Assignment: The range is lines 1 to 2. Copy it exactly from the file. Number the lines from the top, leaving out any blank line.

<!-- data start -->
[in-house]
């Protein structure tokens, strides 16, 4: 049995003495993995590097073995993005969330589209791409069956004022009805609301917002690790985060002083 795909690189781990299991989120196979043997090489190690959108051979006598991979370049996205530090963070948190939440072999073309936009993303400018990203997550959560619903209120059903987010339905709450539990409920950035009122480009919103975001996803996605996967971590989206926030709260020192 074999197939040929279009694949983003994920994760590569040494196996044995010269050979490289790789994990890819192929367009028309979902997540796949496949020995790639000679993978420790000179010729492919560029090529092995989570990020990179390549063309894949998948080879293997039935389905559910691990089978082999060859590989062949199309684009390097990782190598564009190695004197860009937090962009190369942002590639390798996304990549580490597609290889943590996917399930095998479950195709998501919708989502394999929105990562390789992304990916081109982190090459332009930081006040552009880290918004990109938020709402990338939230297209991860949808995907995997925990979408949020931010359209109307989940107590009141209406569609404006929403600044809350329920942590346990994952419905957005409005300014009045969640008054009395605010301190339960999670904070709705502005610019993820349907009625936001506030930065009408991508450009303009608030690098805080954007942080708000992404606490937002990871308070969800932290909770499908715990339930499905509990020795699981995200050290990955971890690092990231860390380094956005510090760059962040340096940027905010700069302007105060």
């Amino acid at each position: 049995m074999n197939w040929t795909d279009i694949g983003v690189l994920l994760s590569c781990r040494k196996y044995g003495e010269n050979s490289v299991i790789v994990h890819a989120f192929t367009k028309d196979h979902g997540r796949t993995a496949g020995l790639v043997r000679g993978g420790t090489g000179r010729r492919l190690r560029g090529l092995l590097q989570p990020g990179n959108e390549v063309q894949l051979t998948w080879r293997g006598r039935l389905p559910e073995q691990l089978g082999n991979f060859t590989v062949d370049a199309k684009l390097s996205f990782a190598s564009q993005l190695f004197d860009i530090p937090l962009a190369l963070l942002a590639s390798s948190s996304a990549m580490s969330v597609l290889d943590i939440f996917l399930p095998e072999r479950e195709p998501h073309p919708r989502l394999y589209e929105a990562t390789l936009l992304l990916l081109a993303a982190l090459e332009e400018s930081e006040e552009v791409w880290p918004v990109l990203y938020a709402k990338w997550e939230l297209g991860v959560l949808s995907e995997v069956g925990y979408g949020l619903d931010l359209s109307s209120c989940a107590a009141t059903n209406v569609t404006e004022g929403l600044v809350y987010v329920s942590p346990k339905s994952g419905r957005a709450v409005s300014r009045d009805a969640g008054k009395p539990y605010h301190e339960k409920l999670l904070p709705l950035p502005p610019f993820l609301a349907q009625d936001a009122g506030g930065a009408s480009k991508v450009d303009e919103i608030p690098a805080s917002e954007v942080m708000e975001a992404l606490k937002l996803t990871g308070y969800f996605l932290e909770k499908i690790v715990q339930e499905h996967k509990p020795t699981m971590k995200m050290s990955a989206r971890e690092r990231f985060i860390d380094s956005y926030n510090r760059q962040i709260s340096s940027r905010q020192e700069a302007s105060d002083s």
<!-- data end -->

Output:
[in-house]
């Protein structure tokens, strides 16, 4: 049995003495993995590097073995993005969330589209791409069956004022009805609301917002690790985060002083 795909690189781990299991989120196979043997090489190690959108051979006598991979370049996205530090963070948190939440072999073309936009993303400018990203997550959560619903209120059903987010339905709450539990409920950035009122480009919103975001996803996605996967971590989206926030709260020192 074999197939040929279009694949983003994920994760590569040494196996044995010269050979490289790789994990890819192929367009028309979902997540796949496949020995790639000679993978420790000179010729492919560029090529092995989570990020990179390549063309894949998948080879293997039935389905559910691990089978082999060859590989062949199309684009390097990782190598564009190695004197860009937090962009190369942002590639390798996304990549580490597609290889943590996917399930095998479950195709998501919708989502394999929105990562390789992304990916081109982190090459332009930081006040552009880290918004990109938020709402990338939230297209991860949808995907995997925990979408949020931010359209109307989940107590009141209406569609404006929403600044809350329920942590346990994952419905957005409005300014009045969640008054009395605010301190339960999670904070709705502005610019993820349907009625936001506030930065009408991508450009303009608030690098805080954007942080708000992404606490937002990871308070969800932290909770499908715990339930499905509990020795699981995200050290990955971890690092990231860390380094956005510090760059962040340096940027905010700069302007105060």